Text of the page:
Friday, May 6, 2011

Week 29: The Crying Game

If you’re a elementary school teacher who has never made a kid cry, either you haven’t been teaching for very long or you aren’t being a great teacher. That may be an exaggeration but it’s kind of the truth.

Sometimes when my students cry in my presence it has nothing to do with things I’ve said or done but other times I’m not so sure. What most teachers do in these kinds of situations is consider if it’s sometimes that he or she has done before looking for other reasons for the tear.  This is an important instinct, however it can make things a little rough because the reality is that often it’s not your fault and that’s hard to recognize and reconcile when you a kid that you are talking to burst out into tears.

I remember the first student I “made” cry. She was a fourth grade French horn player. I was student teaching and my mentor teacher let me teacher her private lesson. We were working on playing high notes. She tried to play a note a couple times without playing it clearly and then she got it. I was really excited for her looked over to her book and pointed to that note and asked her to play the note again. Instead of hearing the note, I hear soft sobs. I looked over to her and she was crying exclaiming to “It’s so hard.”

At that point the lead teacher jumped in, took her for a walk in the hallway and calmed her down. He told me later that it wasn’t a big deal, but I’ve never forgotten the look on her face as she as crying.

Then second person I made cry was during my first year of teaching of high school. It was a similar situation except this was a with a Junior in high school. We were working on a piece and I asked her to try something again and . . . she burst into tears. She asked to be excused and I let her leave the room. After class she came back and told me that her grandmother died the night before and that she was having a hard time with that.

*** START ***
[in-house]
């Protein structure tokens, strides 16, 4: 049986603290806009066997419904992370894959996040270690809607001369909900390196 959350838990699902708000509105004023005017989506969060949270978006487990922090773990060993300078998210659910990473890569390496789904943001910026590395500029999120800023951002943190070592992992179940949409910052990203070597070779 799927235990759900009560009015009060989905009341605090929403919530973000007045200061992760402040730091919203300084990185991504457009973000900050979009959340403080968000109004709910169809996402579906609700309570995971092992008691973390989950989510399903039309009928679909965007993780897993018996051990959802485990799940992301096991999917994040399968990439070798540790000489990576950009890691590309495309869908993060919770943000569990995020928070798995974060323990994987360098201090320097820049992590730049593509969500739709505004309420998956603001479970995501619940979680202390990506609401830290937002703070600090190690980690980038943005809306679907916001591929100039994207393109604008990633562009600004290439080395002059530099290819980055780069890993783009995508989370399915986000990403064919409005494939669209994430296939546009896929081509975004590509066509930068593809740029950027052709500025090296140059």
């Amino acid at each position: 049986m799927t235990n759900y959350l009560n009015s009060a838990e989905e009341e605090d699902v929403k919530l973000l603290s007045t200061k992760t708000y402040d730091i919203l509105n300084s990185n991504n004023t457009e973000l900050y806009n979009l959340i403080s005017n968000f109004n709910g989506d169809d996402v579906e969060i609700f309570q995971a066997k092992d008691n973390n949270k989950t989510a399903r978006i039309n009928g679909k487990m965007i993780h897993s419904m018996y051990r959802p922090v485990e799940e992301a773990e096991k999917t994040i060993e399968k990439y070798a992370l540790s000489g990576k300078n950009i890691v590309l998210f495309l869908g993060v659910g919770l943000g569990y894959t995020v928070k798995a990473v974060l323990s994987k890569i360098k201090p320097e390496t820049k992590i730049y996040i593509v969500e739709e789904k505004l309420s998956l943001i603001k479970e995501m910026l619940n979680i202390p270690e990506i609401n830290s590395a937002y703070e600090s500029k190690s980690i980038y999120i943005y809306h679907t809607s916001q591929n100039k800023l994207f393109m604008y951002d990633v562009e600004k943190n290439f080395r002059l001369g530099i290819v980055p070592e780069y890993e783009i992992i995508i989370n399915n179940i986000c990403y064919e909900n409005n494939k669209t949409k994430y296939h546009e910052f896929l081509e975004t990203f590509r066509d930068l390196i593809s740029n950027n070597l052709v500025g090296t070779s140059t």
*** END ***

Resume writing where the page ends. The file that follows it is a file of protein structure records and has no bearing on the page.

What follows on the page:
Since then I’ve dealt with my share of crying.  This year I've probably had about ten kids cry in one of my classes. I think maybe two of those situations were in a direct response to something I said to them, but most of them had were like the Junior in high school, there was something else going on.

Even though I know that most of these kids tears are unrelated to me, it’s still hard. It’s uncomfortable and a little disturbing to have people around you who get so upset that they cry.  And yes, when I third grader cries, it’s usually about something inconsequential in the grand scheme but at that moment it could not be more important to the student.

Now that I’m a more experienced teacher I don’t fear kids crying because of things that I say but that doesn’t change the fact that when it happens, I just want to do whatever I can to make them feel better. Sometimes that’s not what the students needs at the time. Sometime we need to feel bad so that we can realize how we need to grow.

That's one of the hardest lessons to teach people but it's an important one for all of us especially teachers to learn.  If I didn't feel bad when a kid cried in my class, I would never reflect on my teaching and become a better educator and more importantly a better human being.

1 comment:

  1. During my first semester teaching college, I made a freshman cry and it was possibly the worst feeling ever. He is from a small farming community in Georgia and had never taken a private lesson before on percussion. He signed up to be a performance major at this school, (I could go on about what a horrible decision that is at this school). He cried because I told him his preparation for lessons is unsatisfactory. I told him he has to work harder and practice more because it's my job to make sure he has food to eat after he graduates. He has been trying harder ever since, but I foresee more tears in the future. That doesn't make me a bad teacher, just a compassionate one!